“Italy has been teetering on the brink of disaster for some while in various ways,” Paddy Agnew, an Irish soccer journalist who has lived in Italy since 1986, told me Tuesday morning. “Now they’re not teetering on the brink. They’ve fallen in head first.”
The hysterical Italian media is at fever pitch. My La Gazzetta dello Sport, behind the end-of-the-world headline “FINE” (THE END), wrote, “It is one of the darkest pages of our sporting history; a brutal blow beyond the incalculable damage for a country which lives and breathes football. It’s a sporting equivalent of Titanic.”
The Rome-based Corriere dello Sport, teed it up with the headline “EVERYBODY FIRED!” It added, “It’s an intolerable footballing disgrace; an indelible stain. It’s the end. Apocalypse, tragedy, catastrophe. Call it what you want, but our football is in a serious crisis. We’ve been relegated to Serie B of world football.”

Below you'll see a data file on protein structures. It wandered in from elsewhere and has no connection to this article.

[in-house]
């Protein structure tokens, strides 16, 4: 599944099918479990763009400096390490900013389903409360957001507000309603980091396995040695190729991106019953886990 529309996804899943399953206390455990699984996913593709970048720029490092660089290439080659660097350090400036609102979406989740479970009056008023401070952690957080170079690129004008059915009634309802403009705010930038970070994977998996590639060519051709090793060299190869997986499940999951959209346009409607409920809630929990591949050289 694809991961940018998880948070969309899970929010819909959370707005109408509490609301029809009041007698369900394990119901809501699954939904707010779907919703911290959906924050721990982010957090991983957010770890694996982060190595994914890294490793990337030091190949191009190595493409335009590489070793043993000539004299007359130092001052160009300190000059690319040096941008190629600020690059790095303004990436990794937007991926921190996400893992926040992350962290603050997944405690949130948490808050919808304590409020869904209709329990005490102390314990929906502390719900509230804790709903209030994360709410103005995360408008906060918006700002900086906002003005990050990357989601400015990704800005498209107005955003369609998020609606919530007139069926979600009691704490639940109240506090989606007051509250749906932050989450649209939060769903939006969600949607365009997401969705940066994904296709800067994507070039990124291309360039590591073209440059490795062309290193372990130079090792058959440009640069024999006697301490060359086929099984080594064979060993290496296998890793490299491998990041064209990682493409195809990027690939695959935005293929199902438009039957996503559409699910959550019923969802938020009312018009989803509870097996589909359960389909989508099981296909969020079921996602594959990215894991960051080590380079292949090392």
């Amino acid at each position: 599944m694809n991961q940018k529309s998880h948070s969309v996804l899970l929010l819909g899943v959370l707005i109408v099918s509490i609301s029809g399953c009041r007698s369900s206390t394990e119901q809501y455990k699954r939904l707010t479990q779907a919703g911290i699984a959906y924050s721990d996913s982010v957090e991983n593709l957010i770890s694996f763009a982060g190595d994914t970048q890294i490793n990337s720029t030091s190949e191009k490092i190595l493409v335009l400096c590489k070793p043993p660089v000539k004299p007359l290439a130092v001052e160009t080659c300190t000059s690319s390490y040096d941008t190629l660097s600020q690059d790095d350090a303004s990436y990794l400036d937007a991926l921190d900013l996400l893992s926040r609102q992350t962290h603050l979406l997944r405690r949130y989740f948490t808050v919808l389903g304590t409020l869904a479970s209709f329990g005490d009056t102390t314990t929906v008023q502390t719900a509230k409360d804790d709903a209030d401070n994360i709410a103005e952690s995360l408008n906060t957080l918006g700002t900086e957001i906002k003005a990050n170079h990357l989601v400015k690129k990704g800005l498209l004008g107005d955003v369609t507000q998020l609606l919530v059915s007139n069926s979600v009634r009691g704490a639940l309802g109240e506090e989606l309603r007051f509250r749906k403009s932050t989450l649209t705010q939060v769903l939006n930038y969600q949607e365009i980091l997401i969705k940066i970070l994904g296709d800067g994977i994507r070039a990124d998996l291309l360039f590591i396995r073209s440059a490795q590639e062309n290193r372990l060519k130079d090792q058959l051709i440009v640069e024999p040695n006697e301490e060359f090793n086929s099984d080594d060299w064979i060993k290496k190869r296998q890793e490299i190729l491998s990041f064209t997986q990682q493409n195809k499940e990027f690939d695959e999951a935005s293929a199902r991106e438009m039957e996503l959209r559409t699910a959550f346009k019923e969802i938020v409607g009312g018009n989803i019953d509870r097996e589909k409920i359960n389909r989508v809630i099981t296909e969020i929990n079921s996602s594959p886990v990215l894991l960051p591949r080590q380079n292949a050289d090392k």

Keep in mind it’s harder for European teams to qualify than in CONCACAF where the U.S. usually just needs to show up reasonably sober. In Europe’s UEFA, teams only automatically qualify if they win their six-team group. The eight best second-place teams meet in home-and-home playoffs. Italy had the same group as Spain. It’s no disgrace to finish second to Spain.
But the way Italy stumbled and bumbled its way into a playoff then went impotent against a Swedish team made up with twice as much heart as talent struck deep into the Italian soul. Italy scored only three goals in its last six games, dating back to June.
In Friday’s first game outside Stockholm, Italy had all the energy of 10 guys waiting for a gondola. The announcers had more enthusiasm. Sweden didn’t get off many shots, either, but out-raced Italy for nearly every ball, roughed up the Italians when they didn’t, scored off a deflection early in the second half and held on for a shocking 1-0 win.
As Monday’s second game approached, I read the papers and was stunned by Italy’s arrogance, its sense of entitlement. Manager Gian Piero Ventura, a 69-year-old journeyman I’ll barbecue below, wailed about the official letting Sweden get too physical. He joined the players’ chorus saying, “We’ll make the World Cup. We’re Italy.”
Yes, you’re Italy. And now, Italy, you suck.